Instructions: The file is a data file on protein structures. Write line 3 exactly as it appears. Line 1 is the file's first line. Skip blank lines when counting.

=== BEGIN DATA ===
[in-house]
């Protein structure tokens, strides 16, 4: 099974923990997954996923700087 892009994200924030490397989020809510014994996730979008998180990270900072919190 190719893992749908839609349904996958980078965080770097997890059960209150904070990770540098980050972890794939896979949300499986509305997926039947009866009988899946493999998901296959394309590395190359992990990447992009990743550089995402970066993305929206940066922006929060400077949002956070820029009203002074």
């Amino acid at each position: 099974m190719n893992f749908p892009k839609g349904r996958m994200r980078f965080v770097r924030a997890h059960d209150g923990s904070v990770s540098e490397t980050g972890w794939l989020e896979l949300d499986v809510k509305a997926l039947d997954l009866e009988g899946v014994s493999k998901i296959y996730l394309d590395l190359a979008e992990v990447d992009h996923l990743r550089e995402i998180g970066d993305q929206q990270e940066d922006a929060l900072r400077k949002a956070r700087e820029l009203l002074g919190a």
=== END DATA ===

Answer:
């Amino acid at each position: 099974m190719n893992f749908p892009k839609g349904r996958m994200r980078f965080v770097r924030a997890h059960d209150g923990s904070v990770s540098e490397t980050g972890w794939l989020e896979l949300d499986v809510k509305a997926l039947d997954l009866e009988g899946v014994s493999k998901i296959y996730l394309d590395l190359a979008e992990v990447d992009h996923l990743r550089e995402i998180g970066d993305q929206q990270e940066d922006a929060l900072r400077k949002a956070r700087e820029l009203l002074g919190a």